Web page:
We ate. We talked. We reminisced about high school, and both of us agreed that we’d hated it. We laughed. We exchanged contact information, and we kept in touch. The conversations were fascinating. Preston was very intelligent and often challenged my thinking. I invited him to Colorado; he reminded me that his criminal record meant he wasn’t allowed to cross the border. 

When he quit responding earlier this year, I assumed that—as he sometimes did—he’d pulled into his shell and pushed away the world for a bit. I understand that kind of thinking; I do it sometimes too. To misquote Ellen White’s statement on the X-ray, social media is not the great blessing some suppose it to be. For Preston, watching other people get on with life likely was painful. 

Then in the middle of the GC Session, I found out that he was gone.

I’ve been around a lot of death throughout the years, and while it always bothers me, it doesn’t often rattle me. I’m fully aware that I’m also on the conveyer belt that will eventually drop me into a casket at the end, but Preston was in his early fifties. From the Christian perspective, death is never “natural,”but there’s something distinctly unnatural about deaths that happen off schedule: parents who bury children, or those who die from causes other than old age. From what I can gather, he died of a fentanyl overdose, that terrible scourge of the black-market drug trade. Had he done it on purpose? Unfortunately, I suspect he did. The pain—physical and emotional—had finally become too much.

Intellectually, I know there isn’t much I could have done to prevent Preston’s death, but the human heart doesn’t always follow the reasoning of the brain. I find myself wishing I’d tried harder; perhaps if I’d really emphasized that someone out there cared about whether he lived or died, he would still be here. That’s a game you really shouldn’t succumb to when these kinds of things happen, because it’s pointless.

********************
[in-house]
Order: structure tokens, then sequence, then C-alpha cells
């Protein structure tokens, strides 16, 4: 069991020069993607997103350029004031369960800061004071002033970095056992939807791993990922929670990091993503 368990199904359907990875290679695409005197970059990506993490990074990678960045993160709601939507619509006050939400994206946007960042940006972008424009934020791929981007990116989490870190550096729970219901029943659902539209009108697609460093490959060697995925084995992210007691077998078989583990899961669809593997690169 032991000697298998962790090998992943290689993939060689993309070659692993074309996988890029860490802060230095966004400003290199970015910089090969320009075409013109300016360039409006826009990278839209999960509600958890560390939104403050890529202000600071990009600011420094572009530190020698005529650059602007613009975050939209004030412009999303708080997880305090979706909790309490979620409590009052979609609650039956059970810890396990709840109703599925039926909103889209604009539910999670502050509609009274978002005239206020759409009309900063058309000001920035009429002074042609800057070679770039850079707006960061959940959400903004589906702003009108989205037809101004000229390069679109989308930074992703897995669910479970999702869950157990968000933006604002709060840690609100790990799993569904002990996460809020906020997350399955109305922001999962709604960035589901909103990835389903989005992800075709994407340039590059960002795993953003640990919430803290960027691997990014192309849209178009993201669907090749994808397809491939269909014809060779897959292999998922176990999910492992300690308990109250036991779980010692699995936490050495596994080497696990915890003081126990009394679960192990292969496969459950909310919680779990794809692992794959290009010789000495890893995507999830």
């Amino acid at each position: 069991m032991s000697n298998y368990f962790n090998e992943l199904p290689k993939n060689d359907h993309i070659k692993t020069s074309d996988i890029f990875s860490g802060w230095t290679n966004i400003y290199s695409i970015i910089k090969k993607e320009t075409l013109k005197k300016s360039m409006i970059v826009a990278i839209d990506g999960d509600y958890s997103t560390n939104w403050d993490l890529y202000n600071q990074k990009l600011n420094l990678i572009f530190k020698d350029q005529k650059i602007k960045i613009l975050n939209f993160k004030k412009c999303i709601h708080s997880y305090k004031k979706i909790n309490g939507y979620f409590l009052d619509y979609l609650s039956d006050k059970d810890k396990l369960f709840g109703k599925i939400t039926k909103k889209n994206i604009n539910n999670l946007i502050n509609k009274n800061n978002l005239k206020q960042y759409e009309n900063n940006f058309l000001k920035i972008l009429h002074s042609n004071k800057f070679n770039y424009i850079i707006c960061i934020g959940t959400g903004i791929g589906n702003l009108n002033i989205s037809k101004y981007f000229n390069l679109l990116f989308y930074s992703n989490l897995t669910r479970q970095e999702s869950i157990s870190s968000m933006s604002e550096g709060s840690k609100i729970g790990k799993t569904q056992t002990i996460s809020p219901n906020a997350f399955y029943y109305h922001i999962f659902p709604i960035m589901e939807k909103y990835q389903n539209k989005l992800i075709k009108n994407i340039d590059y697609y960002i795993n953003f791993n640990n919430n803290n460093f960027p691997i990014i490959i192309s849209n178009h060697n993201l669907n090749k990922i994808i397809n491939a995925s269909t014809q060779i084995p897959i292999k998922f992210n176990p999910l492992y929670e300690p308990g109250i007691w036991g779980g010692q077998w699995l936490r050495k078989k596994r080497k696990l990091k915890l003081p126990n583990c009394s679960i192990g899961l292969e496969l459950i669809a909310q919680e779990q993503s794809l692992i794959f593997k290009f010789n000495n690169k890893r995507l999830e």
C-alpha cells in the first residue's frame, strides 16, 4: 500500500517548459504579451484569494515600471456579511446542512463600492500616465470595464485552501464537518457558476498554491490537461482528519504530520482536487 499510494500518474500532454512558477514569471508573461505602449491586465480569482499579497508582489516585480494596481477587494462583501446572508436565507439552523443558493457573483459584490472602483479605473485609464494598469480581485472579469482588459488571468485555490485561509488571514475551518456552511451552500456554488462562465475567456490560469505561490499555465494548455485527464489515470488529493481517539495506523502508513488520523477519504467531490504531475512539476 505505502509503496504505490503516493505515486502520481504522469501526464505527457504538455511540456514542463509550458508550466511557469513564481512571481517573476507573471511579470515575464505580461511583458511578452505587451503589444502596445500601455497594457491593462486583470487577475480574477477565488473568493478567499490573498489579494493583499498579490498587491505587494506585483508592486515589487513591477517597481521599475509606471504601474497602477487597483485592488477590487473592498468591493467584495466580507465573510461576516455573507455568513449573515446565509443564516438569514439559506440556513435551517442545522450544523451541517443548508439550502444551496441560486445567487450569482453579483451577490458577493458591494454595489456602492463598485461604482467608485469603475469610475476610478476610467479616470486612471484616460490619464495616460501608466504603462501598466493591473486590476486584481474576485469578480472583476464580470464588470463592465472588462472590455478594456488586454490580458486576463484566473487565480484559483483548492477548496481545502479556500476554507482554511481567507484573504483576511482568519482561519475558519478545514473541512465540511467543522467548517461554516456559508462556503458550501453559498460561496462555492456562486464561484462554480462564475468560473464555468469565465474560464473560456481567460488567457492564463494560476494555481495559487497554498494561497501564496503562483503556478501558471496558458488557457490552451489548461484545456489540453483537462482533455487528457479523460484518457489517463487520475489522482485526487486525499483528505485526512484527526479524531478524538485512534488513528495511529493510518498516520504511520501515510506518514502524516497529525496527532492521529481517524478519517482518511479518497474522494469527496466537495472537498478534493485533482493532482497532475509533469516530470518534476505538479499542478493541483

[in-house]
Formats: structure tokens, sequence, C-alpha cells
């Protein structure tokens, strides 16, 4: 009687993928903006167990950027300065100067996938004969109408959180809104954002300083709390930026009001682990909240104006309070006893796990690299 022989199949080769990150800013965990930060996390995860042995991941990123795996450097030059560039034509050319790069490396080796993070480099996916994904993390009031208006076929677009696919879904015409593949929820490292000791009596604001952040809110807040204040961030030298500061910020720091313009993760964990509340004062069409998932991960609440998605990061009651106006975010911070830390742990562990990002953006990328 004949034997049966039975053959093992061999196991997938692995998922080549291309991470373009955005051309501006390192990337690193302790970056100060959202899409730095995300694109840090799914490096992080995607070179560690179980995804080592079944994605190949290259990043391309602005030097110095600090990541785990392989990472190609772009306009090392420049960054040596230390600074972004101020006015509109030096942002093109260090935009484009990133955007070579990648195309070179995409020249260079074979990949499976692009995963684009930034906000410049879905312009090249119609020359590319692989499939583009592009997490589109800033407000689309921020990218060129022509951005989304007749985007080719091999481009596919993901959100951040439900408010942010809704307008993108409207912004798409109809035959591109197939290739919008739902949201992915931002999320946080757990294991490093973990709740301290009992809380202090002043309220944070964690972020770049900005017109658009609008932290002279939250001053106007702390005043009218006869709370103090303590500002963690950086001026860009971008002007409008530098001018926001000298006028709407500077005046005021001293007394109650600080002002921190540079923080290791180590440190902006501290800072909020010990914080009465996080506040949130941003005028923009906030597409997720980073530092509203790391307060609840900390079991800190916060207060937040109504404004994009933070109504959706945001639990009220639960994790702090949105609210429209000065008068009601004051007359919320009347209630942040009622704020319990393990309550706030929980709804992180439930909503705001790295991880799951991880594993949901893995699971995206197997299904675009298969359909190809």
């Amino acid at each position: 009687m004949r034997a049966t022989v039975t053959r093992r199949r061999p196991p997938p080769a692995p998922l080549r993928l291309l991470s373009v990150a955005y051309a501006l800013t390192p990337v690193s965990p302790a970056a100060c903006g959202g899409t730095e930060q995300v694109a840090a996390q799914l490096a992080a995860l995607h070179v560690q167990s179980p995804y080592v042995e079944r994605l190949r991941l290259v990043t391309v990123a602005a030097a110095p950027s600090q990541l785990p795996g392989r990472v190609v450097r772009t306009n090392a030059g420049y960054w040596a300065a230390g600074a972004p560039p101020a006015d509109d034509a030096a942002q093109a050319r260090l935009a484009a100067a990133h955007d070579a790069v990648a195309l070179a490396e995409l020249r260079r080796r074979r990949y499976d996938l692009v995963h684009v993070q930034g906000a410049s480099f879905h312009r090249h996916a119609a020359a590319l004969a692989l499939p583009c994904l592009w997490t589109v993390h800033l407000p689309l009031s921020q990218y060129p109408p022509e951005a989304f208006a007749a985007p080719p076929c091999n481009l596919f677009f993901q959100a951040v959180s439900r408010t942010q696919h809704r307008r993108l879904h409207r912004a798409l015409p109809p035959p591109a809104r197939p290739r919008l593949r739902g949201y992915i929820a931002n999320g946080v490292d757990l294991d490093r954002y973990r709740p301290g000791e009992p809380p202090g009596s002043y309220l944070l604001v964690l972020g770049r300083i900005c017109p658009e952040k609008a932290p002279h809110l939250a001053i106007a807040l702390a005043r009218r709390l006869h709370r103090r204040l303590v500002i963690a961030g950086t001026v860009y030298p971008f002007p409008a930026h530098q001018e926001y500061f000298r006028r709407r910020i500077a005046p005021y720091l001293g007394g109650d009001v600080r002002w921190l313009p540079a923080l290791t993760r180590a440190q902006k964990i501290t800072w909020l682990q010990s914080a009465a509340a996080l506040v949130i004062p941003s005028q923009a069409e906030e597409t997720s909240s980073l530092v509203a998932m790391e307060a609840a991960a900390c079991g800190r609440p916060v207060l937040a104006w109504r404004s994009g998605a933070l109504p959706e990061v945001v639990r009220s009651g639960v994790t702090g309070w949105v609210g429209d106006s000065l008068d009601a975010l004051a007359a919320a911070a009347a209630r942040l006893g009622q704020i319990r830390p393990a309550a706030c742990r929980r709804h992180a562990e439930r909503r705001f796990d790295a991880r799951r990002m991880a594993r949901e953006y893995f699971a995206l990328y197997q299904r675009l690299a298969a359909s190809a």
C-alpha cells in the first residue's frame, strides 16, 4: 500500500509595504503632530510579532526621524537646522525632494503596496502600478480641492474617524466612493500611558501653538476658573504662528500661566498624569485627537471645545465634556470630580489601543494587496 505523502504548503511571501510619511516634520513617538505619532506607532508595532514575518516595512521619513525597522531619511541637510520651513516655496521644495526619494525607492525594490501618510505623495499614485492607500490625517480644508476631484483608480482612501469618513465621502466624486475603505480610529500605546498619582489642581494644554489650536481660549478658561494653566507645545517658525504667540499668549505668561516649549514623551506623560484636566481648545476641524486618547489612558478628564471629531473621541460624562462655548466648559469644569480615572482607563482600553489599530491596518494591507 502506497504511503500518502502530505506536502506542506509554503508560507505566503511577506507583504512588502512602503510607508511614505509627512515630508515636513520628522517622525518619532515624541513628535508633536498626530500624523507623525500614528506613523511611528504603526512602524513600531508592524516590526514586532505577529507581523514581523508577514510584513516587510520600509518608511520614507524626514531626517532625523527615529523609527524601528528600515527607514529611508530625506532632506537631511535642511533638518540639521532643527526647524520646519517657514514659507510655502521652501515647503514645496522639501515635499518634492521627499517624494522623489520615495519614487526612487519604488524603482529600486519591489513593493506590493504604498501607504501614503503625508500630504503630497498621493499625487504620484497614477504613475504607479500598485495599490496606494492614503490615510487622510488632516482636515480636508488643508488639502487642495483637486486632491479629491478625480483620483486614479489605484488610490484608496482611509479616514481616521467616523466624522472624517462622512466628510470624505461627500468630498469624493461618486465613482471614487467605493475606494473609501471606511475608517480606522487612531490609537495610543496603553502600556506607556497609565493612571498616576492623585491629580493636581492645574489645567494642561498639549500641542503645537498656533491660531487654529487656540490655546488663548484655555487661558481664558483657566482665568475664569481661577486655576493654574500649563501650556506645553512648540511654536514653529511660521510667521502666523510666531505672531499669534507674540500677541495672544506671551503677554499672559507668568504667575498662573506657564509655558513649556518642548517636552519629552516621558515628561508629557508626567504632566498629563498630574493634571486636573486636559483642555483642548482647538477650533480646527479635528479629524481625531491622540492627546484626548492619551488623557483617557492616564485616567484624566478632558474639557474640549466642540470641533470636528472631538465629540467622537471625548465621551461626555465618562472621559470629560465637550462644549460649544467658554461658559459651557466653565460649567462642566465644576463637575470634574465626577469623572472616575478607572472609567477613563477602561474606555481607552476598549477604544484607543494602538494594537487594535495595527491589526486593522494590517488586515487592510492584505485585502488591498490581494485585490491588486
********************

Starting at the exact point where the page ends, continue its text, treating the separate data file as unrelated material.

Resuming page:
But the thought of someone dying alone bothers me deeply. It shouldn’t happen to anybody. God forbid that I’m alone when the moment comes. 

Oddly enough, on Tuesday I’d been talking about Preston with someone sitting near me in the Adventist Review Ministries workroom. Twenty-four hours later, I was in the same place staring at my computer screen in disbelief. He was gone.  

What our church does at Session is of vital importance; the work of a global church requiresthat we meet like this to fine-tune and retrofit the machine that makes mission effective. When you’re watching the proceedings courtside, it can look mundane and tedious. It’s easy for countless hours of policy minutiae to seem pointless. But Preston underlines why this is so important. The machine we tinker with is there to ensure that people don’t have to die meaningless, lonely deaths in a trailer on the edge of town. The world is a brutal place for most of us, but envision facing it without hope. 

I’ve grown to understand why Jesus sometimes had to take a break from the press of the crowd. Imagine watching the brutality of human suffering from the perspective of the Creator, and you suddenly catch a glimpse of why the church is the object of His supreme regard. 

Yes, we’re broken. Yes, like the disciples of old we continue to bicker. Yes, we can become self-absorbed and lose sight of the one and only thing Jesus has asked us to do: to seek and to save the lost. But still, we know that Christ prizes His church because it is that body of people who have heard the voice of Christ and who no longer believe that living is pointless. 

* Name changed to protect identity.

Shawn Boonstra

Shawn Boonstra for Adventist Review